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Coronavirus UK plan to see army deployed to stop disorder as virus could cripple police

The government’s plan for dealing with the spread of the coronavirus says the police would “concentrate on responding to serious crimes and maintaining public order” if they suffered large staff absences. When asked about the possibility of bringing in the army if the police suffer staff shortages, the Boris Johnson said: “The army is of course always ready to backfill as and when but that is under a reasonable worst case scenario.” The document also warns that “in a stretching scenario”, it is possible that up to one fifth of employees in all sectors “may be absent from work during peak weeks.”

If the virus takes hold in serious cases, social distancing strategies could include school closures, encouraging greater home working, reducing the number of large scale gatherings and closing other educational settings.

The UK has so far confirmed 39 cases of the coronavirus, and Mr Johnson said on Monday a “very significant expansion” was possible.

The advice says the public can help delay the spread of the virus by washing their hands with soap on a regular basis, not spreading misinformation and relying on trusted sources.

The document also advises ensuring ensuring family vaccines are up to date and checking on family, friends and neighbours.

Coronavirus: The UK army could be deployed to maintain order at the hight of an outbreak (Image: GETTY)

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Coronavirus: Boris Johnson admitted one in five UK workers could be absent from their workplace at the peak of an outbreak (Image: PA)

People should also check advice from the Foreign Office before planning travel abroad, and consider the pressures the NHS is under as a result from the coronavirus outbreak.

The public is being asked to accept that “the advice for managing Covid-19 for most people will be self-isolation at home and simple over the counter medicines.”

In hospitals, non-urgent operations and several other procedures could be cancelled or postponed, and hospital discharges monitored to free up beds.

The work shifts of hospital employees could also be changed, with leavers or retirees called “back to duty”.

Coronavirus: Chief Medical Officer Chris Whitty, Prime Minister Boris Johnson and Chief Scientific Adviser Sir Patrick Vallance (Image: PA)

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Mr Johnson warned it is “highly likely” the UK will see a surge in coronavirus cases.

Speaking during a press conference at 10 Downing Street, the Prime Minister said: “Let me be absolutely clear that for the overwhelming majority of people who contract the virus this will be a mild disease from which they will speedily and fully recover as we have already seen.

“But I fully understand public concern, your concern, about the global spread of the virus and it is highly likely that we will see a growing number of UK cases.

“That’s why keeping the country safe is the Government’s overriding priority, and our plan means we are committed to doing everything possible, based on the advice of our world-leading scientific experts, to prepare for all eventualities.”

Coronavirus: Panic has spread throughout major UK cities, including London (Image: REUTERS)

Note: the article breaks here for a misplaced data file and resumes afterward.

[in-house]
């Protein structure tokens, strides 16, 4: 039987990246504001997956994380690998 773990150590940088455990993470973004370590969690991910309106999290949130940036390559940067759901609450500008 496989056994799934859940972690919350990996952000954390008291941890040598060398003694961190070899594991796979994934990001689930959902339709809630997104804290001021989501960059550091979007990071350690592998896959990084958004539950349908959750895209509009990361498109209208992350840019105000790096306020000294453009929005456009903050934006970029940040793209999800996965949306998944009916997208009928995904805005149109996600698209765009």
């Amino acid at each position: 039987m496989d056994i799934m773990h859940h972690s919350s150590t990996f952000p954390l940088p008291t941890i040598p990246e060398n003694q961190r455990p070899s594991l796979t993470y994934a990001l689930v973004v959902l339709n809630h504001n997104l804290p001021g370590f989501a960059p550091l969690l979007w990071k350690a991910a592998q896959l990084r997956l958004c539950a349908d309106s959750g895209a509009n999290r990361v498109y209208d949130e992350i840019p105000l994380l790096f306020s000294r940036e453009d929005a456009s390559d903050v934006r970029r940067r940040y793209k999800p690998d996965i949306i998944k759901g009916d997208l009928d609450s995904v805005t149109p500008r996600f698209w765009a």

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Coronavirus: Two people wear protective masks near Parliament Square in London (Image: PA)

Health Secretary Matt Hancock had earlier said the action plan would set out measures to deal with the virus now, to delay the spread, and, if it becomes a pandemic, actions that “we might have to take to mitigate it”.

He told BBC Breakfast: “It’s quite unusual for a Government to publish a plan with things in it we hope we won’t have to do.”

Mr Hancock also said this morning the number of home ventilation kits is being expanded.

When asked whether the NHS would be able to cope if the virus reaches pandemic level, he told ITV’s Good Morning Britain: “A lot of people, not least because it is mild, will be best off at home than in hospital, so we are expanding the number of home ventilation kits that are available so that can be done.

Coronavirus: The deadly disease has spread to dozens of countries throughout the world (Image: EXPRESS)

“The NHS, of course, has a full plan for this and prepares for this even when there isn’t an outbreak.”

The Health Secretary also said there are no current plans to cancel or postpone mass public events in the UK, as has been the case in a number of countries heavily impacted by the coronavirus outbreak.

He added: “It’s far too early to be able to tell in that instance.

“What we can say for sure is that, right now, we do not recommend the cancelling of mass events, and schools as well should not be closing unless there is both a positive case and the school has had the advice to close from Public Health England.

Coronavirus: Matt Hancock said there are no current plans to cancel or postpone mass public events in the UK (Image: REUTERS)

“So, right now, as long as you wash your hands more often that is the number one thing you can do to keep you and the country safe.

“And capture a sneeze or a cough if you have one and then follow the public health advice if you’ve travelled from one of the affected areas.

“Right now, that is what people should be doing and otherwise going about their normal daily life because we want to minimise the level of disruption, subject to doing the things we need to do to keep people safe.”

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